First Class check-in is segregated from the rest of the terminal. There are no conveyor belts here, so if you’re checking in luggage, the valet will come and pick it up – once it has been tagged and labelled accordingly – to quickly whisk it away. There is something very old school about the process, which I rather like.
The lady at check in asks me if I’m really okay sitting on 1K. I answer that I am and in return ask her if there is a problem with 1K. She tells me 1K is as good as any other First Class seat, but apparently I have the entire First Class cabin to myself this evening and could have had 1A instead. Well in that case I think I might just have my meal in 1K, sleep in 1A and maybe try another one to watch a movie. Just for the heck of it, because their mine, all mine!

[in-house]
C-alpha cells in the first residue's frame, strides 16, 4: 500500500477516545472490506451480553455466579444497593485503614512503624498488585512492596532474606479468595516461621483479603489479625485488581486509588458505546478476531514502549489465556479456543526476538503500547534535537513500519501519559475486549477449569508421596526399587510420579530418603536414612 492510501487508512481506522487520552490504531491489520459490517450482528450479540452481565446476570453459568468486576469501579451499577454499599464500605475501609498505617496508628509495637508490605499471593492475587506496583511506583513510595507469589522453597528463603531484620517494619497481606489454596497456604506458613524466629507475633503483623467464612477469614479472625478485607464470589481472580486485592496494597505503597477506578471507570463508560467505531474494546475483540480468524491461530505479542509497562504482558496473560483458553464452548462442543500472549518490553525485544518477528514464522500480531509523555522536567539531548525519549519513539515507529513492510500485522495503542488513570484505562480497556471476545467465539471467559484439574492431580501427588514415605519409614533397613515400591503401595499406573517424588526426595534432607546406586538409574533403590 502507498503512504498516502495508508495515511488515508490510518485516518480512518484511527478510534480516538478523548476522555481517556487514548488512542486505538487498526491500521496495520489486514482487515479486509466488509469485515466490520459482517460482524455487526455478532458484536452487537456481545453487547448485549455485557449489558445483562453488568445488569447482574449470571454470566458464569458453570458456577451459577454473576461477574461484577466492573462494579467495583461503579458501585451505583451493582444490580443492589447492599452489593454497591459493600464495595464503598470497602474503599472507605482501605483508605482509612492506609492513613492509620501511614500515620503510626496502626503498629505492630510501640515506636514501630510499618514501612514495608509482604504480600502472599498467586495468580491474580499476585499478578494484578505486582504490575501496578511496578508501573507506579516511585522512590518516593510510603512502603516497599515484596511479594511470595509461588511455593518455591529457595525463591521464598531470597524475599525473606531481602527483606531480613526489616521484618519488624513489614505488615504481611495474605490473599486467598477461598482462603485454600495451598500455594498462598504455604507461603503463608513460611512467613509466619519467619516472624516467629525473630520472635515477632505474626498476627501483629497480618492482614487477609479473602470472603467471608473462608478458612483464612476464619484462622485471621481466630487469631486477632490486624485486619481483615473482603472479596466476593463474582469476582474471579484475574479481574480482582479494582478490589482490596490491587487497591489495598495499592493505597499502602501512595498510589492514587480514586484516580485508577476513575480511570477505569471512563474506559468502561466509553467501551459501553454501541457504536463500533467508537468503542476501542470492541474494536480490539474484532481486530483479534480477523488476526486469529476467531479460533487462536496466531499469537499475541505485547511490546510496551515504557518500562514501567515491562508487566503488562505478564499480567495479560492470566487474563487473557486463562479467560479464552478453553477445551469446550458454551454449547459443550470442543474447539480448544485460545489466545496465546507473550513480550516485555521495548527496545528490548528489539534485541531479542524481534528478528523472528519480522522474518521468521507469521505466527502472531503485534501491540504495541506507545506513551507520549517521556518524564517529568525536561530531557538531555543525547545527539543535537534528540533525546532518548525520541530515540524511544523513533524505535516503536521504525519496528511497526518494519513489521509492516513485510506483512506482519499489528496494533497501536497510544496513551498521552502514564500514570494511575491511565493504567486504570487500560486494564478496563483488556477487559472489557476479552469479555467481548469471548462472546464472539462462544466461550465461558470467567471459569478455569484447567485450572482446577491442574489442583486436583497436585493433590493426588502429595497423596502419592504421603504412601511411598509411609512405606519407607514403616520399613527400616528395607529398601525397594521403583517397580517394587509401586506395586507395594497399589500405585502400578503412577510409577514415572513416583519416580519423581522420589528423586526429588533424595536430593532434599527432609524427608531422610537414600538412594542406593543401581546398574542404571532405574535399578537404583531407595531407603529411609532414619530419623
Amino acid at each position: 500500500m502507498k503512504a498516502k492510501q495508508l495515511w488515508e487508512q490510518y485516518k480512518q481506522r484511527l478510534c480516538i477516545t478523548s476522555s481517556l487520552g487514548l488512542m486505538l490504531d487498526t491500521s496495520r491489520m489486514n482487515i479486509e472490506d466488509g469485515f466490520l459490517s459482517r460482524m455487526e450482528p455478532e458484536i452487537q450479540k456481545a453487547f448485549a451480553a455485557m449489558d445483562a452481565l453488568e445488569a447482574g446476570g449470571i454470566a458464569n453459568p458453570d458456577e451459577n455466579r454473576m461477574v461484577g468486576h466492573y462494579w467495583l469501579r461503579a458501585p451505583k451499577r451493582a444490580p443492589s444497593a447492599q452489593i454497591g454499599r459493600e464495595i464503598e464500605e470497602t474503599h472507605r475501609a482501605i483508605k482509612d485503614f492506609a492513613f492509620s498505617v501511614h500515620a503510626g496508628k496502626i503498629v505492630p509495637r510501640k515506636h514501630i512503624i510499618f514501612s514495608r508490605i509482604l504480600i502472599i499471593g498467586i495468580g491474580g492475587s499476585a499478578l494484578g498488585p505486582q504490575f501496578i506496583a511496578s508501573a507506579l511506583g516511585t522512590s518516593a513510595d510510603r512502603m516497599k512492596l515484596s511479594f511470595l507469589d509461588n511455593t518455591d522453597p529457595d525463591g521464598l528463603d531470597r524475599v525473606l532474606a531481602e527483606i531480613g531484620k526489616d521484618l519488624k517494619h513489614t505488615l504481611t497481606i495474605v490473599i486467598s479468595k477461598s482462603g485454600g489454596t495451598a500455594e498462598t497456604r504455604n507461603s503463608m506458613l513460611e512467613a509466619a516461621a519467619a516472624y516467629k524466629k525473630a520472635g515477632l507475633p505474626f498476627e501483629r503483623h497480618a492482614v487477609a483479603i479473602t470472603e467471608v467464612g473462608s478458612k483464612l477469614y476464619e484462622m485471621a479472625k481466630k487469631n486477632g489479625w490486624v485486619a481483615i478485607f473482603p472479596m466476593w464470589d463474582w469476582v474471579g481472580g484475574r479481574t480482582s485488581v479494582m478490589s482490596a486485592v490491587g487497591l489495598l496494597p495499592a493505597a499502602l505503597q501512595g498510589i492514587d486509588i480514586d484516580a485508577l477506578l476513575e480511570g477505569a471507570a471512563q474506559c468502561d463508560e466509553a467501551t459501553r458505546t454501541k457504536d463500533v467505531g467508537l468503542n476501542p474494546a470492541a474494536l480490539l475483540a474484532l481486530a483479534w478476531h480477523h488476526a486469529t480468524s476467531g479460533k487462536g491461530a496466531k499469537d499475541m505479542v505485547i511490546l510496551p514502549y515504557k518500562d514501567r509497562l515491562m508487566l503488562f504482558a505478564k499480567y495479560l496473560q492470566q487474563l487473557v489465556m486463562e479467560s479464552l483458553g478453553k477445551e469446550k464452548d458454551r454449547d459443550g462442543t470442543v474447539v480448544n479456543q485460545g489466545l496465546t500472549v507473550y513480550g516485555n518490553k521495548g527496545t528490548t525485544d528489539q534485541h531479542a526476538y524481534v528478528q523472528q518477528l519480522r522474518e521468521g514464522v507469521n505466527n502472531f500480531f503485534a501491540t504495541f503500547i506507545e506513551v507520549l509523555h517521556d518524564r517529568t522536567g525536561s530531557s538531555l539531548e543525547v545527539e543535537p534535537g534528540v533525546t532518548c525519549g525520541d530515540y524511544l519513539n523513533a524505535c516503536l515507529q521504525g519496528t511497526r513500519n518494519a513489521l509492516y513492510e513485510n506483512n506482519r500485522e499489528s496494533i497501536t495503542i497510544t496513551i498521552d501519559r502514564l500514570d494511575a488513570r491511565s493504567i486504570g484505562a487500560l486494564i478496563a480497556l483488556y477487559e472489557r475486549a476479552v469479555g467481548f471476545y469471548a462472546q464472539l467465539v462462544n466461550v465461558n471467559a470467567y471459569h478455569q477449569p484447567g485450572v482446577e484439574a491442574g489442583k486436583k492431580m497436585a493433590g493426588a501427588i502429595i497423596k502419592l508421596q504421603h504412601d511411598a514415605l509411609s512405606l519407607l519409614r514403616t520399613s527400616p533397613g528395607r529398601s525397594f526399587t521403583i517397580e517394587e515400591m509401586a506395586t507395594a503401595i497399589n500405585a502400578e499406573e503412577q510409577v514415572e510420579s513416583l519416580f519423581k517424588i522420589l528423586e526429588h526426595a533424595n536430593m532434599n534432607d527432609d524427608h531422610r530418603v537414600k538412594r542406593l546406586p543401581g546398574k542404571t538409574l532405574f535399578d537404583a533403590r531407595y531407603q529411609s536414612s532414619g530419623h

Location: Terminal 1, access is via a staircase in the forum housing the transfer desks
Type of Lounge: dedicated Swiss First Class lounge
Facilities: restaurant with à la carte dining, buffet with hot and cold dishes, showers, day room, office area
Internet: access code with a validity of 1 year, the internet connection is very slow and the PCs are even worse
From check-in I head straight for security. Admittedly, this part of the experience does not feel particularly exclusive ever since they introduced centralised security screening at Zürich Airport. There is a separate lane for premium passengers, but this includes status holders and Business Class passengers as well.
I’m feeling a bit peckish, after all my last meal was at noon. I choose the veal pie with Cumberland sauce, mushroom mouse and smoked trout with roe and sweet potato. And for something sweet I have a small piece of lemon cheesecake with raspberries.
Interdiction, the hero is warned against some action…